I am writing this column on what is technically the first day of summer. Luckily, the sun is shining as I do so - hereby suggesting that the advent of summer is not a wholly ironic event this year.

But this summer will not, for those of us concerned with the fate of our nation, be dominated by buckets and spades and beaches – much though I hope that the tourists will flock to the beautiful and under sung beaches of West Dorset in 2019.

The fact is that, as everyone knows, a new government is likely to be formed before the holiday season begins in earnest – and that new government will have to spend its summer wrestling with the very same problems that have proved so challenging for the current administration.

There will be a new Prime Minister at the helm, and a new (or at least somewhat changed) group of people round the Cabinet table. But the facts will remain the same. A divided nation, a divided parliament, a European Union determined to protect the boundaries of its single market, a strong movement towards independence in Scotland, the likelihood of an all-Ireland ‘border poll’ if the UK leaves the EU without a Withdrawal Agreement, and a very considerable collection of risks for British businesses and expatriate Britons in the event of a no-deal Brexit – none of these facts will change just because the government has changed.

We shall have to see whether - in some way that I cannot currently imagine (but for which I earnestly hope) - the new regime will be able to use its first 10 weeks in office to find a solution to this rubik’s cube that has so manifestly and so repeatedly evaded the present government.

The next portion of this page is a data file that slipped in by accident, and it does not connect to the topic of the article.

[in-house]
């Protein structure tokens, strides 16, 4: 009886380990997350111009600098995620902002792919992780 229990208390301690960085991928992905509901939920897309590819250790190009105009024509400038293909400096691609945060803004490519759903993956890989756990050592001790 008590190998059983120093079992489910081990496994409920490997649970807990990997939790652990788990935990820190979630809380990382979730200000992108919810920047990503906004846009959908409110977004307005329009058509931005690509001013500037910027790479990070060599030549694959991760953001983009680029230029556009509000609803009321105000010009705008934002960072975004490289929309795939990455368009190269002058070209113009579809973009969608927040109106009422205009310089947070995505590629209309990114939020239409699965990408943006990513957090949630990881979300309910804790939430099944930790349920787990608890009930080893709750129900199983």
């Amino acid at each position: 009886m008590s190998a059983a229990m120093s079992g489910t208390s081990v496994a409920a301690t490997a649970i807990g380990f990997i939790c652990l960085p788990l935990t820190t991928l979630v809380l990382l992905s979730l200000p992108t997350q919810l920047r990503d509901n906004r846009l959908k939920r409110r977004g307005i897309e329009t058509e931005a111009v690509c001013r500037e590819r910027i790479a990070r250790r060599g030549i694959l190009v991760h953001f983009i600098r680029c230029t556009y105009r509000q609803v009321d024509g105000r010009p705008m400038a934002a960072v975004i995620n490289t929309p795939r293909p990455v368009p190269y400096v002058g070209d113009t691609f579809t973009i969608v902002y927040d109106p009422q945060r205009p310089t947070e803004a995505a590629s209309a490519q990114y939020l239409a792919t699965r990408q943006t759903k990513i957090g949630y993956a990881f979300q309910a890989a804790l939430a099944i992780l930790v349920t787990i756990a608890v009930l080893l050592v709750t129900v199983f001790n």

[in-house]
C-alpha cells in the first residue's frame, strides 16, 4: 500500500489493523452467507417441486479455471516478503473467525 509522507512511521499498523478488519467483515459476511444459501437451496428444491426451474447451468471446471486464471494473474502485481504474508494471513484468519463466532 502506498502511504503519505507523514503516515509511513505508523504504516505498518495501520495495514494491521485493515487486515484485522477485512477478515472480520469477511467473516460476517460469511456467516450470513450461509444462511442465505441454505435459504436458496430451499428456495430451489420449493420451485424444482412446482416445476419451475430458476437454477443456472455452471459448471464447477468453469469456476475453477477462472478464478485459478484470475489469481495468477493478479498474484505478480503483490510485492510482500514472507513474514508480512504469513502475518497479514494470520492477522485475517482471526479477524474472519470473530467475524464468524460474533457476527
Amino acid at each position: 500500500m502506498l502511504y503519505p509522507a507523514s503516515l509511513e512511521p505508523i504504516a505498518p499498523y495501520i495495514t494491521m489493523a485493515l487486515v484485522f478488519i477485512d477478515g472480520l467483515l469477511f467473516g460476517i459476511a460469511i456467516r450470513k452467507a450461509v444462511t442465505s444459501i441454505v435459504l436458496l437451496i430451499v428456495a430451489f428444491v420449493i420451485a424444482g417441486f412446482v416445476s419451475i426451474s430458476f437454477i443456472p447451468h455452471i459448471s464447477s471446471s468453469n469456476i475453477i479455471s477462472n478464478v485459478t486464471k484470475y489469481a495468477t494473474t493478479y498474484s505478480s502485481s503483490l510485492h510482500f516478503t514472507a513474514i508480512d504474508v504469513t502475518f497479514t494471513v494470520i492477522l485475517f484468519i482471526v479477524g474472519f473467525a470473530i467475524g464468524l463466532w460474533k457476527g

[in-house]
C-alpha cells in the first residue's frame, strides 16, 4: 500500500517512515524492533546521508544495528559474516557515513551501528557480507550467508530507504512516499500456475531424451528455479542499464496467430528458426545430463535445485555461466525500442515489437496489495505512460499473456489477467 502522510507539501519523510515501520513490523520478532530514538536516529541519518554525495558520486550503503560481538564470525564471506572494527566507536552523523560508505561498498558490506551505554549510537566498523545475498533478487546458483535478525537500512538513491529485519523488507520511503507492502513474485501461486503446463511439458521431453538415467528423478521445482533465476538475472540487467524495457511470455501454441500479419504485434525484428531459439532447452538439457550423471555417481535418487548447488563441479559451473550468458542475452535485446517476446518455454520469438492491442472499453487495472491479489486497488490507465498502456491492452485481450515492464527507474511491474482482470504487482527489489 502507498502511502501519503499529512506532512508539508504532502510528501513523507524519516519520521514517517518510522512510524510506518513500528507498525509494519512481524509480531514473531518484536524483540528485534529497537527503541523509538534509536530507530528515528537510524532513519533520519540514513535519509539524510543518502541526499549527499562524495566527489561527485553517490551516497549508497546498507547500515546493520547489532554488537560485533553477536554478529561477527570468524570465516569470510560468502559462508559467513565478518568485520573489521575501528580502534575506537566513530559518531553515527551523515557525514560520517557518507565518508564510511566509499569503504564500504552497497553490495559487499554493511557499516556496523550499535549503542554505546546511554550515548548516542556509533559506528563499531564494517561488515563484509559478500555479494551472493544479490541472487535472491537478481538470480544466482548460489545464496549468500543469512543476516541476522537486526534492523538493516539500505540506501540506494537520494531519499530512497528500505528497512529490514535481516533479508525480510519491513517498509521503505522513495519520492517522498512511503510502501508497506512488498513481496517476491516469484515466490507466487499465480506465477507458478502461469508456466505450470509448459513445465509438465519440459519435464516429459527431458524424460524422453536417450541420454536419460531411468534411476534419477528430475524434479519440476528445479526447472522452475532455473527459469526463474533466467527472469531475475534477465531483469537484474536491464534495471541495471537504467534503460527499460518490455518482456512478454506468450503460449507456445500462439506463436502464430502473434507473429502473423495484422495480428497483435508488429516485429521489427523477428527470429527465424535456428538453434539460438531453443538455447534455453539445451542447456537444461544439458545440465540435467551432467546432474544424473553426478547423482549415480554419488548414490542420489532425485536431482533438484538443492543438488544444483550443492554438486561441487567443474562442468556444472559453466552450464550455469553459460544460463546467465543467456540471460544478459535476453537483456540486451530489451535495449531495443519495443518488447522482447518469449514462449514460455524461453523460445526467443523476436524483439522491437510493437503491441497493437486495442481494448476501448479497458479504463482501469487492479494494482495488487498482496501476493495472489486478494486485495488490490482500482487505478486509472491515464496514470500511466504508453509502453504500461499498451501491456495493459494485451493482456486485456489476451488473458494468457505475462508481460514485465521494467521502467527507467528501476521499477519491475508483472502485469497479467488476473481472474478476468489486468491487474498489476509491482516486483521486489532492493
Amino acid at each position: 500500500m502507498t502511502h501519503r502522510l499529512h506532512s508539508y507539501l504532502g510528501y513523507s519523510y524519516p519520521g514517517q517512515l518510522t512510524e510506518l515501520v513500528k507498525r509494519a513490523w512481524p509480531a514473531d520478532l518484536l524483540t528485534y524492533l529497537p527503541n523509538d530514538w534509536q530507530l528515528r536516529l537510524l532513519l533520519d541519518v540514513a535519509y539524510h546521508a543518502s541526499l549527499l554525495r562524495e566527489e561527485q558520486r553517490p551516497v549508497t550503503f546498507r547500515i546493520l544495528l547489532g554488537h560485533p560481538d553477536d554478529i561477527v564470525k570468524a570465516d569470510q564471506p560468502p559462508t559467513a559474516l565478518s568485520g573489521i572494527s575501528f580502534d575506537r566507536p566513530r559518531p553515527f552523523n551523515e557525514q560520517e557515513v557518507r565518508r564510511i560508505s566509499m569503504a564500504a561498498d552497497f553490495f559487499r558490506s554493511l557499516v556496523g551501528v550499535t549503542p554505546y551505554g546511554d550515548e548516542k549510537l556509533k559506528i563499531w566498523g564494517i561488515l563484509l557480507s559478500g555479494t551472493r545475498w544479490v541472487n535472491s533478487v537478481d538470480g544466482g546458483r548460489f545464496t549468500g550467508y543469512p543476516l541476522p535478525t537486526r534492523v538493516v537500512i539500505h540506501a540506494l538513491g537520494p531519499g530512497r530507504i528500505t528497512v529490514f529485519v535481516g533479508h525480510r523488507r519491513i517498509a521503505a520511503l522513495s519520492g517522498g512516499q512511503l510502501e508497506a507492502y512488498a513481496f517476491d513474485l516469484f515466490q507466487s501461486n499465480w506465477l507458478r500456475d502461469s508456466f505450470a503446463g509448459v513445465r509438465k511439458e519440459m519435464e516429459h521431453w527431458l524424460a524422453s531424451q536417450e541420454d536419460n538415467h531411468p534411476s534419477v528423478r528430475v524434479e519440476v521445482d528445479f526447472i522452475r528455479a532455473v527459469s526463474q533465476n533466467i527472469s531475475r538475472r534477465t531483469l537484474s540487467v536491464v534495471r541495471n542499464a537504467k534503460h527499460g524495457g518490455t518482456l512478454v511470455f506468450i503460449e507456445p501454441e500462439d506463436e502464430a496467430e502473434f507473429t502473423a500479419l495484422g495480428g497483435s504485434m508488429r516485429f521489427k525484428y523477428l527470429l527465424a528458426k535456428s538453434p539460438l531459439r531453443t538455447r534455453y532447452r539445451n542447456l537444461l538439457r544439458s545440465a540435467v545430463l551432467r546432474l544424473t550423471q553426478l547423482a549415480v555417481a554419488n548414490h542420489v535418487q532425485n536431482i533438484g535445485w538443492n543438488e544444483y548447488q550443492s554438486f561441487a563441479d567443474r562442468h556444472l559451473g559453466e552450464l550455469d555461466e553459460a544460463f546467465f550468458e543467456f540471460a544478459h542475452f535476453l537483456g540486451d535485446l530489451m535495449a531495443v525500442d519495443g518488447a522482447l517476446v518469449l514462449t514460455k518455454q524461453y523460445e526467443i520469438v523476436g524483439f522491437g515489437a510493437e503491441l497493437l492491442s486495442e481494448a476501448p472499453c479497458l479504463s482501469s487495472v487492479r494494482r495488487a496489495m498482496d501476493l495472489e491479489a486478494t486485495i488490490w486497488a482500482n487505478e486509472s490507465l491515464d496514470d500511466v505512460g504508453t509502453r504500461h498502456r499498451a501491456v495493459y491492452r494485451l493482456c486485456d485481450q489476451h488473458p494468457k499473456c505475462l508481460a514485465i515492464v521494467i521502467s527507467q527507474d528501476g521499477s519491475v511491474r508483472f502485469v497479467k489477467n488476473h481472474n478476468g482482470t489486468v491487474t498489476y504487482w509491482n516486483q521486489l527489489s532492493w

One thing about which we can be sure, is that success in this arduous endeavour will require compromise – a commodity that has been in signally short supply so far.

For some reason that I have never managed to understand, many of those who voted on either side of the referendum have proved remarkably immune to suggestions of compromise. I have received large numbers of communications from undoubtedly well-meaning people who voted to remain and who have urged me to advance the cause of remaining, as if there had not been a popular vote, in the majority, to leave. And I have received at least as many communications from equally well-meaning people who voted to leave, and who have asserted that the narrow majority in favour of leaving constitutes a clear mandate to leave without a deal. Neither of these groups, and neither of the groups within parliament representing these views has yet been willing to compromise.

I hope – though I cannot say I expect – that the summer sunshine may somehow engender on both sides a softening of the hard edges and a new willingness to achieve some compromise.